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Recommended Papers for: viscosity

Total Papers Found: 40

The viscosity and thermal conductivity of ethane in the limit of zero density

New independent representations of the viscosity and thermal conductivity of ethane in the limit of zero density. For viscosity, the correlation is over the temperature range of 200 to 1000 K, with the highest uncertainty being 2.5% . The correlation for thermal conductivity covers from 225 to 725 K with a highest uncertainty of 3%....

Author(s): , , , ,

Experimental Data for the Viscosity and Thermal Conductivity of Water and Steam

All reliable experimental data available relating to the viscosity and thermal conductance of water has been collected and turned into the current temperature scale and a set of units. There are four groups of data collected; liquid at ambient pressure, the rest of the liquid phase, the vapor phase, and the super-critical region. For each data point collected, a density was calculated theoretically. Viscosity was measured in the range of ...

Author(s): , , , , , ,

Thermal conductivity of four polyatomic gases

The transient hot wire method was used to measure the thermal conductivity of the following polyatomic gases: hydrogen, nitrogen, carbon monoxide and methane. The measurements occurred in the range from 0.8-10 MPa, at 35 degrees Celsius, and have an estimated uncertainty of ±0.2%....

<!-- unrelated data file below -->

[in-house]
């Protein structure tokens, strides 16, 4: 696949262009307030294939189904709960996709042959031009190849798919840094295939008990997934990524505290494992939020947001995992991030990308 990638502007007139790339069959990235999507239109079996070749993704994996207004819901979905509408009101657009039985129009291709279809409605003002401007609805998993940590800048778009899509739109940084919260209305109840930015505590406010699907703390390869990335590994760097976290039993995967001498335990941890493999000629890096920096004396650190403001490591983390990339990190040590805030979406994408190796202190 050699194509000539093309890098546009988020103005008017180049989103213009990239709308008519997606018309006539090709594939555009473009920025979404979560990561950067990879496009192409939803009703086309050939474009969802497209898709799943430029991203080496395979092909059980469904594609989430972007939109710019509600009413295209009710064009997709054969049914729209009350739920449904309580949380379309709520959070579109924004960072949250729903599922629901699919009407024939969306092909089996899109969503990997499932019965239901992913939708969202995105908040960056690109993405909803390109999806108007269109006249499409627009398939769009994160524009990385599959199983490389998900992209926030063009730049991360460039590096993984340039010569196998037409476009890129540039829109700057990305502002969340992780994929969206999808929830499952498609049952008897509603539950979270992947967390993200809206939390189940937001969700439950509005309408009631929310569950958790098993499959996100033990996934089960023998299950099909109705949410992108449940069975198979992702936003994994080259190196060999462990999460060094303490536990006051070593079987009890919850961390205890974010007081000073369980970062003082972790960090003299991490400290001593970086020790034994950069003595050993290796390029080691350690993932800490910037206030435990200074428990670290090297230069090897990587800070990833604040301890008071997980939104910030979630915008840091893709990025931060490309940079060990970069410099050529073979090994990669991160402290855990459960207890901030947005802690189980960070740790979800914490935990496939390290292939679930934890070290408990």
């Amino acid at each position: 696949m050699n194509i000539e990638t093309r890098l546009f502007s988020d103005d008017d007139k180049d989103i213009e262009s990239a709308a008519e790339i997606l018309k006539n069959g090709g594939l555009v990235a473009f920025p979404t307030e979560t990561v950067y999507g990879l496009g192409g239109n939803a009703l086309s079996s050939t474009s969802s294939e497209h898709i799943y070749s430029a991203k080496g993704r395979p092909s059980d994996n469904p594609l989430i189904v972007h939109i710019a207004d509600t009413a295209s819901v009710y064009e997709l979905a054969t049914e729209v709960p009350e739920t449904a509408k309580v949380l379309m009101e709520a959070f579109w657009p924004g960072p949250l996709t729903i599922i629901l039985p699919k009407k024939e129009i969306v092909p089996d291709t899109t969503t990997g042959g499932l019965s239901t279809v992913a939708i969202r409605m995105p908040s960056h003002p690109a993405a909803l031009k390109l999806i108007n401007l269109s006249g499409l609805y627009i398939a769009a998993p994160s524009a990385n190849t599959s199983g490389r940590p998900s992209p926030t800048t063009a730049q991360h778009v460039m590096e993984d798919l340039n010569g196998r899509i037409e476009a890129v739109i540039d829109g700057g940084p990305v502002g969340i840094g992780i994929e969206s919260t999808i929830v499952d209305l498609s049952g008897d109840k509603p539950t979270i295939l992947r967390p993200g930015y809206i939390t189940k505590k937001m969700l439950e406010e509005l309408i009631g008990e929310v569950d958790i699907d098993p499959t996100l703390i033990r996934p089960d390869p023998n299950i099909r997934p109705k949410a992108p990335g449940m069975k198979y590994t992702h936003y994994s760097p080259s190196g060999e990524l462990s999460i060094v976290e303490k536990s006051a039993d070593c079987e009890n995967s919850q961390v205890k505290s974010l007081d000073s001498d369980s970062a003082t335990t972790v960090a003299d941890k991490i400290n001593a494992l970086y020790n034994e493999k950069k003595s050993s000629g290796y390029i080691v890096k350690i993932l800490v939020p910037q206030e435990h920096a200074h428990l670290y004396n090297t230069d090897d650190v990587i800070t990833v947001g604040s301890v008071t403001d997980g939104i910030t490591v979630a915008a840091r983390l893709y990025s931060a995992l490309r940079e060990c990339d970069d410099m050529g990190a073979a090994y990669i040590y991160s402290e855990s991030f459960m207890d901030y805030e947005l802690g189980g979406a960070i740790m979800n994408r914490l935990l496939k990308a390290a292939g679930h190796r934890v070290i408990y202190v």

Author(s): ,

The viscosity and thermal conductivity of normal hydrogen in the limit of zero density

With a basis upon the semi-classical kinetic theory of polyatomic gases and critically examined data, a new representation of the viscosity and thermal conductivity coefficients of normal hydrogen is created in the limit of zero density as a function of temperature. Measurements are made with the transient hot wire method, among others, and are taken between 20 and 2200 Kelvin. The highest uncertainties are 2%, ...

Author(s): , ,

Potential applications of nanofluids for heat transfer

Multiple studies claiming the usefulness of nanofluids for the enhancement of heat transport have been proven ill-founded. Although they have significantly raised thermal conductivities, there is an inerrant increase in viscosity when adding nanoparticles to a liquid. This paper explores areas of research that analyze nanofluid properties that could potiential indicate future applications. A promising direction is using particles that can change ...

Author(s): , , ,